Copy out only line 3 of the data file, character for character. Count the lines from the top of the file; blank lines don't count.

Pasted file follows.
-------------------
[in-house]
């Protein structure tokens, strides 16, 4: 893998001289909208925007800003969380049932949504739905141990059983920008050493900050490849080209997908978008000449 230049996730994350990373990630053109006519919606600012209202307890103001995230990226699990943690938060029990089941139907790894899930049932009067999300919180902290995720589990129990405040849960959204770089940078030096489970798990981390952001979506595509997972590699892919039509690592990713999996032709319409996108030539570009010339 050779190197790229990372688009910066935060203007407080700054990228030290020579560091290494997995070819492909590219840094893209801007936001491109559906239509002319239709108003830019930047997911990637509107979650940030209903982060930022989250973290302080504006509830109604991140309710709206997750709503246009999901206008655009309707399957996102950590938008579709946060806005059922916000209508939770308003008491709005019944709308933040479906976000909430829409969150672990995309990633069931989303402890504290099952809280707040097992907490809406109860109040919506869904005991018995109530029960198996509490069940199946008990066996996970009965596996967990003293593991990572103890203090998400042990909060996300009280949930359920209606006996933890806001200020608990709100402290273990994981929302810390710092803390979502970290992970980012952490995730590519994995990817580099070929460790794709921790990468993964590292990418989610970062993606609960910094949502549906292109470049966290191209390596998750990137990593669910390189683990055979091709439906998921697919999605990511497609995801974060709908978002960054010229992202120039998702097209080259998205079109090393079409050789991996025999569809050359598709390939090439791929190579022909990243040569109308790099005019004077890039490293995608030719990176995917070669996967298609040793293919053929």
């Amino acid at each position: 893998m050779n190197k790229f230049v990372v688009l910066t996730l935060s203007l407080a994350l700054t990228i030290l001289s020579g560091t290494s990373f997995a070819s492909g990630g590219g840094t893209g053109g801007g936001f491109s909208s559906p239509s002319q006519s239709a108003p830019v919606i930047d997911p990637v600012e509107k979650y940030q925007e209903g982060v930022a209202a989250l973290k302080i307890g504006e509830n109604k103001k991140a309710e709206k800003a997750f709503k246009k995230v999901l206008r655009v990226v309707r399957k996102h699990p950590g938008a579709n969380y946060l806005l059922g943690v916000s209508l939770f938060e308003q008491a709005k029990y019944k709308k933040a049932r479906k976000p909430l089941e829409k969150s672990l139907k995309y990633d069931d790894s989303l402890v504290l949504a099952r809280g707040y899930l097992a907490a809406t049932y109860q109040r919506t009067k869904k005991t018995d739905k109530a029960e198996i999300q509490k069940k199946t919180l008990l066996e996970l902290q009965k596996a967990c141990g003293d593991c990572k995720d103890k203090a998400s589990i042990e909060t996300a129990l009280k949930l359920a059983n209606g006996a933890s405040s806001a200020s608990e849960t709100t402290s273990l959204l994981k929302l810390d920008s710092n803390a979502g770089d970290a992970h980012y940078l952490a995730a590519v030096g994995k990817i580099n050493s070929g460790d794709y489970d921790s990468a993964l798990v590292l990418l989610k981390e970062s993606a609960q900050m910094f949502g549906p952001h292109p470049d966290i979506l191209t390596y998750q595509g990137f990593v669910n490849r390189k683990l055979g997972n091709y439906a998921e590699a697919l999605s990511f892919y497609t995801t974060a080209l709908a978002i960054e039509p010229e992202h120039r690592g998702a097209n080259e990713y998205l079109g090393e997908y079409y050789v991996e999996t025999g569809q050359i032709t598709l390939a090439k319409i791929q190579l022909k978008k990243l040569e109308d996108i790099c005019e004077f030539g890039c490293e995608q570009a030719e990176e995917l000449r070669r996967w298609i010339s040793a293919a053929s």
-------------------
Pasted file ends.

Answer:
């Amino acid at each position: 893998m050779n190197k790229f230049v990372v688009l910066t996730l935060s203007l407080a994350l700054t990228i030290l001289s020579g560091t290494s990373f997995a070819s492909g990630g590219g840094t893209g053109g801007g936001f491109s909208s559906p239509s002319q006519s239709a108003p830019v919606i930047d997911p990637v600012e509107k979650y940030q925007e209903g982060v930022a209202a989250l973290k302080i307890g504006e509830n109604k103001k991140a309710e709206k800003a997750f709503k246009k995230v999901l206008r655009v990226v309707r399957k996102h699990p950590g938008a579709n969380y946060l806005l059922g943690v916000s209508l939770f938060e308003q008491a709005k029990y019944k709308k933040a049932r479906k976000p909430l089941e829409k969150s672990l139907k995309y990633d069931d790894s989303l402890v504290l949504a099952r809280g707040y899930l097992a907490a809406t049932y109860q109040r919506t009067k869904k005991t018995d739905k109530a029960e198996i999300q509490k069940k199946t919180l008990l066996e996970l902290q009965k596996a967990c141990g003293d593991c990572k995720d103890k203090a998400s589990i042990e909060t996300a129990l009280k949930l359920a059983n209606g006996a933890s405040s806001a200020s608990e849960t709100t402290s273990l959204l994981k929302l810390d920008s710092n803390a979502g770089d970290a992970h980012y940078l952490a995730a590519v030096g994995k990817i580099n050493s070929g460790d794709y489970d921790s990468a993964l798990v590292l990418l989610k981390e970062s993606a609960q900050m910094f949502g549906p952001h292109p470049d966290i979506l191209t390596y998750q595509g990137f990593v669910n490849r390189k683990l055979g997972n091709y439906a998921e590699a697919l999605s990511f892919y497609t995801t974060a080209l709908a978002i960054e039509p010229e992202h120039r690592g998702a097209n080259e990713y998205l079109g090393e997908y079409y050789v991996e999996t025999g569809q050359i032709t598709l390939a090439k319409i791929q190579l022909k978008k990243l040569e109308d996108i790099c005019e004077f030539g890039c490293e995608q570009a030719e990176e995917l000449r070669r996967w298609i010339s040793a293919a053929s």